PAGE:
Ailsa Sutcliffe, GSA Archives volunteer, continues with the final instalment of the story of John Charles Lamont, listed on the GSA WWI Roll of Honour.
In addition to their strong Glasgow connection and mutual residence in Kirkcudbright, Sivell and Lamont also married into the same local Sayers family. It is suggested that Lamont first encountered Elspeth Sayers at the marriage of Sivell and Isobel Sayers in Glasgow, 1923, just two years later they too were wed. The couple moved to Kirkcudbright in 1928 and built their home, Millfield, directly next to the Sivell’s home, The Hollow. Next door neighbours as well as brothers in law, the pair were close to the point of inseparability.
In addition to marital and geographical bonds, Lamont and Sivell worked together as professional artists. Both vibrant portraitists, they were both supporters of the Royal Scottish Academy and regularly painted each other and family members. There is a particularly atmospheric portrait of Lamont by Sivell in the Gracefield Arts Centre, Dumfries, depicting him writing in a journal against a dark backdrop, the glow of the lamp warming a chiselled face in a pleasant contrast to the coolness of the room’s interior.
The pair were also closely linked to fellow Glasgow School of Art graduates Archibald McGlashan and James Cowie. The group became well known as an artistic assembly, working together to fund exhibitions and were readily encouraged to analyse and examine some of the finest examples of works produced during the Italian renaissance. Although Cowie, McGlashan and Sivell founded the Glasgow Society of Painters and Sculptors together in 1919 and were much more prolific than Lamont due to his ill health, Lamont held his own and was successful on a smaller scale, regularly exhibiting at the Royal Scottish Academy and frequently praised by the press. In 1948, the year of his death, the RSA annual report paid tribute by stating: ‘His work never associates itself with the heroic or the fanciful; rather it is concerned with the constant truths with which he lived in a circumscribed part of the world. His approach was completely objective, his subject the tender moods of the human, intimate, individual scene.’ Indeed, the majority of Lamont painting examples available in the public domain tend to feature his daughter, Anne, or the Kirkcudbright landscape.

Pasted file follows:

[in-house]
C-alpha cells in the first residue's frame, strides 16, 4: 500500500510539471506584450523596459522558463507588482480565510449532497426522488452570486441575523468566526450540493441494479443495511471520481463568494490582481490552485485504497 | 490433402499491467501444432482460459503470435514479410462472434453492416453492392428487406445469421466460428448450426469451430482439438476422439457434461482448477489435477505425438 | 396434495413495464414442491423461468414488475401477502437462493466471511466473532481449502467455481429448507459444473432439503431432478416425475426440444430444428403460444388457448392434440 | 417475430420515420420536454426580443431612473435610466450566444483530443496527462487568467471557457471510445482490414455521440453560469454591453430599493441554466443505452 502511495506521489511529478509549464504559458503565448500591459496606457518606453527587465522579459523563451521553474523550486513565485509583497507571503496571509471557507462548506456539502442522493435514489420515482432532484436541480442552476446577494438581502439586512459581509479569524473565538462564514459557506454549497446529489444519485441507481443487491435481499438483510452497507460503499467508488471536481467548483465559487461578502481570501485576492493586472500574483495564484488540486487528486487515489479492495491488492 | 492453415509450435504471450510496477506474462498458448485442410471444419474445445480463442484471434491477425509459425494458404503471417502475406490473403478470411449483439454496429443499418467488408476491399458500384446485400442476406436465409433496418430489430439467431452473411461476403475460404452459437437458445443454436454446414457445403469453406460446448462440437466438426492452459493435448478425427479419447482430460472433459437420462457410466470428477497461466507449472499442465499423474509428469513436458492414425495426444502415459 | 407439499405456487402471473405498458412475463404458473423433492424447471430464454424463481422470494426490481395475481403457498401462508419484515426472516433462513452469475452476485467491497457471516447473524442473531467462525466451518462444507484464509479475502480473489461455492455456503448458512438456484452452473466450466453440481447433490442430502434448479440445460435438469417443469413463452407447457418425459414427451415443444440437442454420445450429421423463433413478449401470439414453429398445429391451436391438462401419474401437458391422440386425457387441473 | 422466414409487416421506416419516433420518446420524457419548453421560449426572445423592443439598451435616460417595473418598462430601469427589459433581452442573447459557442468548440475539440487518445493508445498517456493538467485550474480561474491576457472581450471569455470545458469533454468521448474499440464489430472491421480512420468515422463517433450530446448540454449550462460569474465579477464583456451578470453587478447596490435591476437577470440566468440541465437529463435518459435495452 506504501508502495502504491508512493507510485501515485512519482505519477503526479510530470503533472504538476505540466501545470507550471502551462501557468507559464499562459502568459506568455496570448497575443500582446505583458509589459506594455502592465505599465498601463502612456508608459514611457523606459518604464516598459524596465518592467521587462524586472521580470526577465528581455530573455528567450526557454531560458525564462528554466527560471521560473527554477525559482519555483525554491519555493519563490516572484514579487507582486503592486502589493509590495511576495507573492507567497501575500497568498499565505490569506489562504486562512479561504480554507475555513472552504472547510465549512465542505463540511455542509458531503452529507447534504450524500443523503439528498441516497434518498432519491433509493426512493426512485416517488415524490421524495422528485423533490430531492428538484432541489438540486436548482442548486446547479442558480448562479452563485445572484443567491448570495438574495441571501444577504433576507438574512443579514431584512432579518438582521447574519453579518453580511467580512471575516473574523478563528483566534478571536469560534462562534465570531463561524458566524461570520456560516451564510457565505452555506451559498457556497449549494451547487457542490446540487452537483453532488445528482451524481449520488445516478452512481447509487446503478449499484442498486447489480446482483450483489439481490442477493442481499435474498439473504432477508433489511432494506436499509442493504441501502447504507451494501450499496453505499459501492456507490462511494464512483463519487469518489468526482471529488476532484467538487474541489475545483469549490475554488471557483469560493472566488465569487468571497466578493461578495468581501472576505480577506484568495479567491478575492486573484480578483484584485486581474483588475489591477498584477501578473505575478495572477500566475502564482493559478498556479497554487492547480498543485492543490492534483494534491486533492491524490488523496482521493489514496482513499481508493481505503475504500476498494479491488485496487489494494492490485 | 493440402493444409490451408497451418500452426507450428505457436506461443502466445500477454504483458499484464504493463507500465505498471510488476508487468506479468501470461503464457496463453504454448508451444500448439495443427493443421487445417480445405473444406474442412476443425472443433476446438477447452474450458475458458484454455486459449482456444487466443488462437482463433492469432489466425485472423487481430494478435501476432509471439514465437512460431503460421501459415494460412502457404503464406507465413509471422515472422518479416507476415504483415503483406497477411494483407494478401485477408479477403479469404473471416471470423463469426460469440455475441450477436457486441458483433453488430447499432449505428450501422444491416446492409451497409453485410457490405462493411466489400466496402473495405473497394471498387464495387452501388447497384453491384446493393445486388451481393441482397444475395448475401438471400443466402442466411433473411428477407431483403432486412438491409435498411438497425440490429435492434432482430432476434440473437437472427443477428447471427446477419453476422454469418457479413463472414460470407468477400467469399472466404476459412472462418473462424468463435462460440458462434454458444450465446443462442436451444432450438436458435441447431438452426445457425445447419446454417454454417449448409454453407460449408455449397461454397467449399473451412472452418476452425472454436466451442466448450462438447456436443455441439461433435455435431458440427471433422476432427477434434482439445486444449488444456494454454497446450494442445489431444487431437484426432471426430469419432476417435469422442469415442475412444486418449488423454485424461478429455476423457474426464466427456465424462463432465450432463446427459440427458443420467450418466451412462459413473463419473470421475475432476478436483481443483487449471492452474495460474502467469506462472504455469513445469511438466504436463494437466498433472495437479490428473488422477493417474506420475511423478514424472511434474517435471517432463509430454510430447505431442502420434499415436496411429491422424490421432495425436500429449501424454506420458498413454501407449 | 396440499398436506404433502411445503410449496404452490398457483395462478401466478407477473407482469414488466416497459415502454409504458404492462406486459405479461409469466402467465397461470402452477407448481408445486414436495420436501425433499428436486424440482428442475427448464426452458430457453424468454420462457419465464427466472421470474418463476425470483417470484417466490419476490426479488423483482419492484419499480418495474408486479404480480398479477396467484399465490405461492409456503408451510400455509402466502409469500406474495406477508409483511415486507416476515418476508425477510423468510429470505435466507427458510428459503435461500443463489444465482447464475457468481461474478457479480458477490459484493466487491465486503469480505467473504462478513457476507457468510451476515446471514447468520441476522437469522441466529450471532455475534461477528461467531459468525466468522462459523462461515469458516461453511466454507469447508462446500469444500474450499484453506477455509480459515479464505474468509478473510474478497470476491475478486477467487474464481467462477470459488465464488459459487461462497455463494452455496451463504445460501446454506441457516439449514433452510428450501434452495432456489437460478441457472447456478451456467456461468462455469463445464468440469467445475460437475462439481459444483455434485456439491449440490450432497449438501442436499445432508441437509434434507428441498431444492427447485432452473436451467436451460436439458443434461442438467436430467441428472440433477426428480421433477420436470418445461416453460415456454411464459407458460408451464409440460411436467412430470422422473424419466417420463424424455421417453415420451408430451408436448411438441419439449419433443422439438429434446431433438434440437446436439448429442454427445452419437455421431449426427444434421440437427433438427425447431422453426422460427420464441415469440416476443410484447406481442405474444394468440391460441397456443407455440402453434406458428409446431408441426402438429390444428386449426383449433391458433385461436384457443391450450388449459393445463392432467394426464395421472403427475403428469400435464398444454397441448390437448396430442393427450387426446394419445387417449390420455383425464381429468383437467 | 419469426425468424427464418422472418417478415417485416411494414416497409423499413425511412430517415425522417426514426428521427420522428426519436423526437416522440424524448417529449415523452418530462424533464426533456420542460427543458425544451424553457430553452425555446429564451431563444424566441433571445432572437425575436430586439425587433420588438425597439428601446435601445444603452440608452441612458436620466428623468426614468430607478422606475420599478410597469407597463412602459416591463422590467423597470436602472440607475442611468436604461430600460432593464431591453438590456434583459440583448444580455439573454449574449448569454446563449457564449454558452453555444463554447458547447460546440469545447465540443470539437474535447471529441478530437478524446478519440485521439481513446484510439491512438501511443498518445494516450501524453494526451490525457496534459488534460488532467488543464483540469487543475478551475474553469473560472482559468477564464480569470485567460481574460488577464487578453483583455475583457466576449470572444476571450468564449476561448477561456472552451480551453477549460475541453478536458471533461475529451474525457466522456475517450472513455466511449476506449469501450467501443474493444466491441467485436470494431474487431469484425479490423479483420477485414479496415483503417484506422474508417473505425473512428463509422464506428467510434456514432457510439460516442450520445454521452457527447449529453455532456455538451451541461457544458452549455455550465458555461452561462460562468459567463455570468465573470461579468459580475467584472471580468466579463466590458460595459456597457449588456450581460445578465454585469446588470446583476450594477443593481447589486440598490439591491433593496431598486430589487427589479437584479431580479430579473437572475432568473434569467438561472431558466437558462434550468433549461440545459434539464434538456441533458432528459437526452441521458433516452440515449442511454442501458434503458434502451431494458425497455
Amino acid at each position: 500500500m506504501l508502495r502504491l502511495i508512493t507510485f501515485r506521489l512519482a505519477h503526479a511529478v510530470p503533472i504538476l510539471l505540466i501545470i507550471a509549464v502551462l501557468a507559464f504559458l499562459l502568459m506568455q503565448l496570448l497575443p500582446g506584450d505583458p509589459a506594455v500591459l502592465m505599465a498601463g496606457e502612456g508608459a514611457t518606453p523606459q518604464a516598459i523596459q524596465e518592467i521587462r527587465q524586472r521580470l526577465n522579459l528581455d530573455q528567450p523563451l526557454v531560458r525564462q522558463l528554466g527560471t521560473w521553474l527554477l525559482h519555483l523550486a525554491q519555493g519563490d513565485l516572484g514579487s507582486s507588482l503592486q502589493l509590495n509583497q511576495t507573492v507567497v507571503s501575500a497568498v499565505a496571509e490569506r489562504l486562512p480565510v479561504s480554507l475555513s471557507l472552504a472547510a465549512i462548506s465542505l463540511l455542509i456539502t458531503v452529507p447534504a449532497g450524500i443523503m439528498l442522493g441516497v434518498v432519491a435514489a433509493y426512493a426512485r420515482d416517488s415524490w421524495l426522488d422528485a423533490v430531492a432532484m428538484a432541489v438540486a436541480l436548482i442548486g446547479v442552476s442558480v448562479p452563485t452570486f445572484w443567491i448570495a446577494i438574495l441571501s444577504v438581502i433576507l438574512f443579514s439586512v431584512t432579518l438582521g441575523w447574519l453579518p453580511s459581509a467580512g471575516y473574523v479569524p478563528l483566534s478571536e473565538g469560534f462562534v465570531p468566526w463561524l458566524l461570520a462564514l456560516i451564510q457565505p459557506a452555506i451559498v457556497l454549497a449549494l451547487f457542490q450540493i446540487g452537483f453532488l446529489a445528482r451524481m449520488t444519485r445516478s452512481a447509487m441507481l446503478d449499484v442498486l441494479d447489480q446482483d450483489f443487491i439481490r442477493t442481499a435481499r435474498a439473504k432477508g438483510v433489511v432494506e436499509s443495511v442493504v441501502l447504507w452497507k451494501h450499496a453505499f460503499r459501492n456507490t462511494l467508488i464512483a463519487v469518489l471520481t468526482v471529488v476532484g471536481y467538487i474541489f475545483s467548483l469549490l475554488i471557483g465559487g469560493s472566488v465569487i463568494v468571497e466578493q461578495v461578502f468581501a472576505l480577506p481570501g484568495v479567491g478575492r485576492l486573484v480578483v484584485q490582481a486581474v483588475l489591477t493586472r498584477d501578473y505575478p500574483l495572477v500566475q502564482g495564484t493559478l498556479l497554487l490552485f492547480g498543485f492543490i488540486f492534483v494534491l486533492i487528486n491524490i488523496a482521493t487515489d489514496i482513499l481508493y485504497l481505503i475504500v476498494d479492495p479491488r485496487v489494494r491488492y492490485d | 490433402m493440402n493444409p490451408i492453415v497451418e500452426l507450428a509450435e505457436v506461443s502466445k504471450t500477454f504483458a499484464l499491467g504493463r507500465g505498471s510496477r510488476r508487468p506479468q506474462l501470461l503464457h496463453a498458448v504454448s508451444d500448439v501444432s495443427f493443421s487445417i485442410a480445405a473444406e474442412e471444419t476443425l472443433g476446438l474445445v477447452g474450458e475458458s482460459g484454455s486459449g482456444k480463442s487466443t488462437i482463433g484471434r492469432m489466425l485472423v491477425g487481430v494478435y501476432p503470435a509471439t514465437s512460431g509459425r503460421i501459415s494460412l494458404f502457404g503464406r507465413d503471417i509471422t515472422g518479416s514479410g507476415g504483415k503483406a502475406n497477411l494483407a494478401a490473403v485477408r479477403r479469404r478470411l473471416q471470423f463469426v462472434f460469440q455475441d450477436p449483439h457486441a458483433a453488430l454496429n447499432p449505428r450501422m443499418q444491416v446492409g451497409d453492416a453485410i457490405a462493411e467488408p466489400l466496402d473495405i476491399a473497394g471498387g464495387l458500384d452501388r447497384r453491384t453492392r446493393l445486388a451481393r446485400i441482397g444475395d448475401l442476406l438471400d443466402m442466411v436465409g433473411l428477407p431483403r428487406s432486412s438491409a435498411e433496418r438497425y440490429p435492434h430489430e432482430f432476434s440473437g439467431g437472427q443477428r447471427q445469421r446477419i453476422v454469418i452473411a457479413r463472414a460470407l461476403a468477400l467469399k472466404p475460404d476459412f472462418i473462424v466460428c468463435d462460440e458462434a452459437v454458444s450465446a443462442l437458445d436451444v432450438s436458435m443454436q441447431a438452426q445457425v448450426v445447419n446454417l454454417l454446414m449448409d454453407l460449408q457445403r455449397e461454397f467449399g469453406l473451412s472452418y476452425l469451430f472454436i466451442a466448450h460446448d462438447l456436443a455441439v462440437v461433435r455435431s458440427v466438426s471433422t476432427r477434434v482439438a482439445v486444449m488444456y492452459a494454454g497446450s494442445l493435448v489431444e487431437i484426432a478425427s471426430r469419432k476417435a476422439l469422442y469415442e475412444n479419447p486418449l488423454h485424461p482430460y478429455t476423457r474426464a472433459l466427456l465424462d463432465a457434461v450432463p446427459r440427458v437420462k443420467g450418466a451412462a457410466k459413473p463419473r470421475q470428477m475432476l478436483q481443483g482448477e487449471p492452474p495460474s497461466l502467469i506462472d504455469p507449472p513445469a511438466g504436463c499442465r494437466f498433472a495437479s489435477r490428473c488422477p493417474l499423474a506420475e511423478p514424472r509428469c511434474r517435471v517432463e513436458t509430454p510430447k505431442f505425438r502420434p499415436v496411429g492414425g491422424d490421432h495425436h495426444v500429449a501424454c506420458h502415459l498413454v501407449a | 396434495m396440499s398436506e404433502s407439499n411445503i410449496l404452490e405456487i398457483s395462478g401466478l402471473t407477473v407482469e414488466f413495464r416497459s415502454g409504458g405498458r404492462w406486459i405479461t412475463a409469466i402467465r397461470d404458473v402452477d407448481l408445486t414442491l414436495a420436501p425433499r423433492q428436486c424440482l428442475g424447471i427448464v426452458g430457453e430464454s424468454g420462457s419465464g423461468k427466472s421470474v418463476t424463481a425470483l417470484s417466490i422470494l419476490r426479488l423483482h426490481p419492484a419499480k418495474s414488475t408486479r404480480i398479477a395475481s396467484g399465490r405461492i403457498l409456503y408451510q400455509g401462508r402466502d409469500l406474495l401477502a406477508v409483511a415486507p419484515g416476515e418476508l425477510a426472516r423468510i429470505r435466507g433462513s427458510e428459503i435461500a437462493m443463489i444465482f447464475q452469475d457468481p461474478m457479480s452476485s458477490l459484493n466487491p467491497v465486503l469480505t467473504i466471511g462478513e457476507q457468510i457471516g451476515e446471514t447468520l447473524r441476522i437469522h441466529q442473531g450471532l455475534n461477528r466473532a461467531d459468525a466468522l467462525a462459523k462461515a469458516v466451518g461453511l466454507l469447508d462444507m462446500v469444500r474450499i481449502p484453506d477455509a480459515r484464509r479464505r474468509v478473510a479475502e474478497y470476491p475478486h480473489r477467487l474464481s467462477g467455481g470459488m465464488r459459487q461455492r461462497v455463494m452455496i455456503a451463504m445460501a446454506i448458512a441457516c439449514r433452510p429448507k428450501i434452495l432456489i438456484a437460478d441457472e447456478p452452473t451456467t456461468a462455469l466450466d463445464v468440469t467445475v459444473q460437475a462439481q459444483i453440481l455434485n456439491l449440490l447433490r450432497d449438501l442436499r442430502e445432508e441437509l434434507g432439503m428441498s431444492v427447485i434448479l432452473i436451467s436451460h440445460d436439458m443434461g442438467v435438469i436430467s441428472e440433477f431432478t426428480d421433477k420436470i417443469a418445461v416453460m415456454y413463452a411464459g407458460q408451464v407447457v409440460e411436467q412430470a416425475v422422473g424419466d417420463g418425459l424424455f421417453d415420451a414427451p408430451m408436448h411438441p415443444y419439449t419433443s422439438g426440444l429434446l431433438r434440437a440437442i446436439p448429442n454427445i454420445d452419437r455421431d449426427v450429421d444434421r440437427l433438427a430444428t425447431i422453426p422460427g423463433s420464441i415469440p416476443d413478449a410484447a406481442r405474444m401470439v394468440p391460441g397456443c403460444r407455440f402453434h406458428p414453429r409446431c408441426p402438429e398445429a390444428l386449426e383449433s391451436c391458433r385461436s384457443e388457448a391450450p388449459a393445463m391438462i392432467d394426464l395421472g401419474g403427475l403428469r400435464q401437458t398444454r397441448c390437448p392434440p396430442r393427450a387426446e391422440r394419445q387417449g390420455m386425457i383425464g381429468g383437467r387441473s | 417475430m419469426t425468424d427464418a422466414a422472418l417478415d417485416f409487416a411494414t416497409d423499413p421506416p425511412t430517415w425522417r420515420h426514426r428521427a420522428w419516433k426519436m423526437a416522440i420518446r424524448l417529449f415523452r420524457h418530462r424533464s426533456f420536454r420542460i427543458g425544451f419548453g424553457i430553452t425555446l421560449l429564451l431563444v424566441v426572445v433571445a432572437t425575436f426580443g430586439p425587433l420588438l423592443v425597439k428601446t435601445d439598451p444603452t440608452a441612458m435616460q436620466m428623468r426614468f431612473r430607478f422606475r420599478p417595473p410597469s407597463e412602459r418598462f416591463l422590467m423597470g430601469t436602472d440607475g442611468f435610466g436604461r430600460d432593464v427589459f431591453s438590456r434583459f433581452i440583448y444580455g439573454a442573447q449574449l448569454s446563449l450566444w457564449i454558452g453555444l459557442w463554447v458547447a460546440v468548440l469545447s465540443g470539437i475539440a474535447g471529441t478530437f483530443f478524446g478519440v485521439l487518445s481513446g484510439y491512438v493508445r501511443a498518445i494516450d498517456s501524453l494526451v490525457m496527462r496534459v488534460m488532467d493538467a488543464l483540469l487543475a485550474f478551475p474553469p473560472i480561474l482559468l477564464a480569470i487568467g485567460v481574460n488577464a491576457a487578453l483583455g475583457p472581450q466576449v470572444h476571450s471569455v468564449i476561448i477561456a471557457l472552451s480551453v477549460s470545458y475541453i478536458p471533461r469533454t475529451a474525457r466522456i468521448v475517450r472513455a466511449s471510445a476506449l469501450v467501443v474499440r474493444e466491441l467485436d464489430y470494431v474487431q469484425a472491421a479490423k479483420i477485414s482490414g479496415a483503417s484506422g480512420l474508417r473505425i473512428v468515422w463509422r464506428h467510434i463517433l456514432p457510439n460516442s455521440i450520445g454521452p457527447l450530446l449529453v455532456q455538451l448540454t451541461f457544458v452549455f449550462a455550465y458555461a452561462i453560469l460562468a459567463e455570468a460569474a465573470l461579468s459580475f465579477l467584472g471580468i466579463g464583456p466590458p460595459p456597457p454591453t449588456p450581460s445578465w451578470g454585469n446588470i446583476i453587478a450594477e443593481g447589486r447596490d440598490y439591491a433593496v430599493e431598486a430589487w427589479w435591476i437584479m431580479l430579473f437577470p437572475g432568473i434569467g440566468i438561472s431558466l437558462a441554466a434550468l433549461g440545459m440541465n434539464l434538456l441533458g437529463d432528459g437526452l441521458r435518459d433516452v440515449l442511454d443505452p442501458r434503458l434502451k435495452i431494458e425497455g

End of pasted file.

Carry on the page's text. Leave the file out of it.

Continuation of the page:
One of Sivell’s best known works is a large scale mural which was once situated in a Student’s Union bar, Sivell’s, named after him. Sir William Hutchison writes in the 1960 memorial exhibition for Sivell, ‘It would require a visit to the Students’ Union in Aberdeen to savour the full stature of Sivell the artist. For the decoration of that hall is without doubt the greatest mural painting carried out in Scotland during this century, and perhaps any other…’ (Haig, p.75).
Sivell and Lamont were very different in spite of their similarities. Lamont was gentle and peaceful while Sivell could be antagonistic and abrupt, perhaps due to his longterm monetary struggles. Lamont worked on a small scale and was content in spite of his physical inability to produce work while Sivell painted tirelessly and obsessively until his death, fuelled by ambition and passion. Regardless, they remained friends until death.
The discovery of such a captivating and well-documented friendship is an extremely rare occurrence while researching the Roll of Honour. Through John Charles Lamont I was led to his alliance with Robert Sivell, Archibald McGlashan, James Cowie and Benno Schotz. Each of these individuals have their own intriguing stories which are waiting to be explored.